A Show of Concern

“You’re going to get in trouble if you sleep in class, it’s that simple. You sleep at home, not in class. You know this.” The Principal leans back in his faded burgundy chair, arms crossed like the period at the end of sentence.

Marley nods, scrunches down in the hard, wooden chair in case she might actually be able to disappear.

“You should be tired of this by now. How do I get you to understand?”

Marley stares at the front of the wooden desk, the ugly words scratched there, bites both lips since her fingernails are already gone.

“Then why do you keep doing it? You know it’s not okay? Why not just go to sleep earlier?”

She wants to answer, wills the words to expose themselves, but nothing happens.

“Watch less TV… listen to classical music….”

Marley’s fingers strangle each other in her lap.

“Do you have something you want to talk about?”

It feels as if one of them might snap.

 “I can’t help if you don’t let me.”


“Do you go to bed early?”

Somehow her head bobs once vertically on its axis.

“Then why are you so tired?”

She doesn’t even know where the shrug comes from.

 “Do you have nightmares?” He seems hopeful. “Is something waking you up?”

A single nod, like a flower poking through snow.

“Yes?” He straightens.

Marley leans forward almost imperceptibly, lips parted.

“You can tell me.” The Principal leans in to meet her.

Marley tastes the words, not sure if they even make sense.

The Principal collapses back into his chair. “I can’t help if you don’t let me.”

Marley struggles to make the words work in her head first. Some things you have to live to understand.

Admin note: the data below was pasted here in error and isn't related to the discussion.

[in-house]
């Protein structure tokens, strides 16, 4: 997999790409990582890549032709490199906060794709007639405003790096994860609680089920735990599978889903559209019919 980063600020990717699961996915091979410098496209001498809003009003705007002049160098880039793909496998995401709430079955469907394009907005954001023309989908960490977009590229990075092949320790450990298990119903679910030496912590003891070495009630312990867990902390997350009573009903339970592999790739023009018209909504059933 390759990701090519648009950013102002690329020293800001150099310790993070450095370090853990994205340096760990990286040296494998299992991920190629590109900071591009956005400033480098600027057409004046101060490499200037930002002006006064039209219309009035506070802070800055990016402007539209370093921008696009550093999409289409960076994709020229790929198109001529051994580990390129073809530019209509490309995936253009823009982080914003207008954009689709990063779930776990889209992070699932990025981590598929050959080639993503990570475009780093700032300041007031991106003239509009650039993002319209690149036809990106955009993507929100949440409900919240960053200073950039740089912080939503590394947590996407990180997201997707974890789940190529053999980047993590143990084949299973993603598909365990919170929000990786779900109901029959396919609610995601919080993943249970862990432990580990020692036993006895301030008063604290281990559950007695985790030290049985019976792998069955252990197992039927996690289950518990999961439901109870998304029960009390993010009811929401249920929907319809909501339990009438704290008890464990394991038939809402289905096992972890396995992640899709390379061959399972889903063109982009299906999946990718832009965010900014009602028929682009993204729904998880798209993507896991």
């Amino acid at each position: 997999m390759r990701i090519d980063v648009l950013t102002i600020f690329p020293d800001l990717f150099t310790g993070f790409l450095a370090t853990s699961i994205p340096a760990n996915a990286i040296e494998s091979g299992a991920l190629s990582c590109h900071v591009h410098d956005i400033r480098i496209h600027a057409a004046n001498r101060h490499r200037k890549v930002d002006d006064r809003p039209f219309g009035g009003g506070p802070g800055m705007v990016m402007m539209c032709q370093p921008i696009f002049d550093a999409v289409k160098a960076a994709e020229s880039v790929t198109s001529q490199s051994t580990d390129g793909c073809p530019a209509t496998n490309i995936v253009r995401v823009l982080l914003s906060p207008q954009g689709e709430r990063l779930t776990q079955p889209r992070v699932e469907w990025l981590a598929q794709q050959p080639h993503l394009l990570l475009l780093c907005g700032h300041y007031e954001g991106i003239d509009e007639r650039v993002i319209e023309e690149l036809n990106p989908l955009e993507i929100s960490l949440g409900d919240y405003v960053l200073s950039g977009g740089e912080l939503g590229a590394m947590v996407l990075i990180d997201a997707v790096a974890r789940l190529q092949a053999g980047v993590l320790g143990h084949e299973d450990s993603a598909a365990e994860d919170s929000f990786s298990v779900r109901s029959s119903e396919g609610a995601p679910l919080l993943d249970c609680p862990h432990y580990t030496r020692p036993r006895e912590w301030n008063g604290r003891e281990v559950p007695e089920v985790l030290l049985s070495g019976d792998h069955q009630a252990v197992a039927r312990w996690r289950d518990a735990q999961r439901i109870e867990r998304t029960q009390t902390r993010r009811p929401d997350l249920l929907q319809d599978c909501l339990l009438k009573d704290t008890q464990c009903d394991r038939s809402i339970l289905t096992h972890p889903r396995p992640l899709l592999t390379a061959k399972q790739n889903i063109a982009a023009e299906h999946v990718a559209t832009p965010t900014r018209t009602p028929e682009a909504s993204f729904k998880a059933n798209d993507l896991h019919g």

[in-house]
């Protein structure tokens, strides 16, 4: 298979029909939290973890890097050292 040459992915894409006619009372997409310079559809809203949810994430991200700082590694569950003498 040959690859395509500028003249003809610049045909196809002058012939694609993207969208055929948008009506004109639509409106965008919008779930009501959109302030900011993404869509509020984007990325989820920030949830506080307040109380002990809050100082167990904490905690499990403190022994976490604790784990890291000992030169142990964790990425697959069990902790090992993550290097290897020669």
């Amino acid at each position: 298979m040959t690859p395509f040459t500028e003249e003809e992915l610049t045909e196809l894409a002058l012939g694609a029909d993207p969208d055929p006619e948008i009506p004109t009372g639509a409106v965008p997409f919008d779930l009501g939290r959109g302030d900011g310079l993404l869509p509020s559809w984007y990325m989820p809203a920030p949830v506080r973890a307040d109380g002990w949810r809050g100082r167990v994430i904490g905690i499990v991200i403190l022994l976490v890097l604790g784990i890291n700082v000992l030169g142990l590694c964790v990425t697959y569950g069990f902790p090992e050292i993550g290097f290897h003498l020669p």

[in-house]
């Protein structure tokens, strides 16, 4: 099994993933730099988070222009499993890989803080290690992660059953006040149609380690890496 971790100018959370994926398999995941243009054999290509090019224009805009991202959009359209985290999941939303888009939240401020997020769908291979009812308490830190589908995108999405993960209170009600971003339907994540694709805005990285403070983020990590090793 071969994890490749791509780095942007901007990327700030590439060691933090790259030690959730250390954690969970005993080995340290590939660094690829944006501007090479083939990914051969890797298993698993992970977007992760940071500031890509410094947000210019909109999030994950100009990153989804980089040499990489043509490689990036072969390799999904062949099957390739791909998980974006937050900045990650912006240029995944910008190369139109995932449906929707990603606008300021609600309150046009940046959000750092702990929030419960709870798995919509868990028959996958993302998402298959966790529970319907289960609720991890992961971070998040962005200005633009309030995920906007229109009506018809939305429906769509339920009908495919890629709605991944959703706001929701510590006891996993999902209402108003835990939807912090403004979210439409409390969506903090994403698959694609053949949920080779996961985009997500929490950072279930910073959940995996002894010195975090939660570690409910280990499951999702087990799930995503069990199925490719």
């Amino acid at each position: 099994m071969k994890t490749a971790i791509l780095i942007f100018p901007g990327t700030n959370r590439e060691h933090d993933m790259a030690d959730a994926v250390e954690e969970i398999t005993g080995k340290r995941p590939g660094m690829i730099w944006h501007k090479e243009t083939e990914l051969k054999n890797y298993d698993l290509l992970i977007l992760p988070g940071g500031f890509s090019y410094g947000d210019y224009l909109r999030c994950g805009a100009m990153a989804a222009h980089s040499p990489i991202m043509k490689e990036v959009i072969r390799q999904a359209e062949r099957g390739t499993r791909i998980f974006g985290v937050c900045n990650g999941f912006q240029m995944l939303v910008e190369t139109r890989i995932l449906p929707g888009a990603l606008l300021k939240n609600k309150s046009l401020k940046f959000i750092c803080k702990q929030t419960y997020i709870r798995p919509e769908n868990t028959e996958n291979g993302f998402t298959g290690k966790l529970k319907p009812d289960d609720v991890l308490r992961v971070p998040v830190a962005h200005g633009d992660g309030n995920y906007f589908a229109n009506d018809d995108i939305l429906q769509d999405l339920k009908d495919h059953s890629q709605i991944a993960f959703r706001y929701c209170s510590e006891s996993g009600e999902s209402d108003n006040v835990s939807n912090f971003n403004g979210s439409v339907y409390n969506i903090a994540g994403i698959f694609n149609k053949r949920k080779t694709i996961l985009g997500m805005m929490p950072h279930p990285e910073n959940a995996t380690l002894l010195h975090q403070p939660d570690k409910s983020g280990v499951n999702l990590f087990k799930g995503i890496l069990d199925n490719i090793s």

The Principal sighs and drops his head, waiting patiently. Marley blinks, trying to see clearly. A plane goes by outside. The words mix, get lost, mix again, then form something she allows to squeeze through the cracks. At first just a small croak escapes her, then something just above a whisper… “My mother… she… gets sad a lot… at night… she wakes me up so I can… help her sleep.”

There’s a long pause as the Principal stares into his lap seeming to take this in. Marley stares into her lap as well, waiting for whatever comes next. Another plane goes by, just a sound, hundreds of people riding a hum in the sky. She listens, wishing she were anywhere else. Then another sound from under the desk, the unmistakable whoosh of an email flying through the ether.

The Principal looks up at her with a concerned frown. “Look, I can’t help you unless you’re willing to share. We’ll overlook it this time. Get back to class and sleep at home. Okay?”

Teja BenAmor

Teja BenAmor is a fiction and screen writer from East Village, New York City. Her screenplay Toothbrushes & Cowbellswas a finalist in the Cinema Street Screenplay Competition. Most recently her work has appeared at Every Day Fiction.

The Mirrored Shields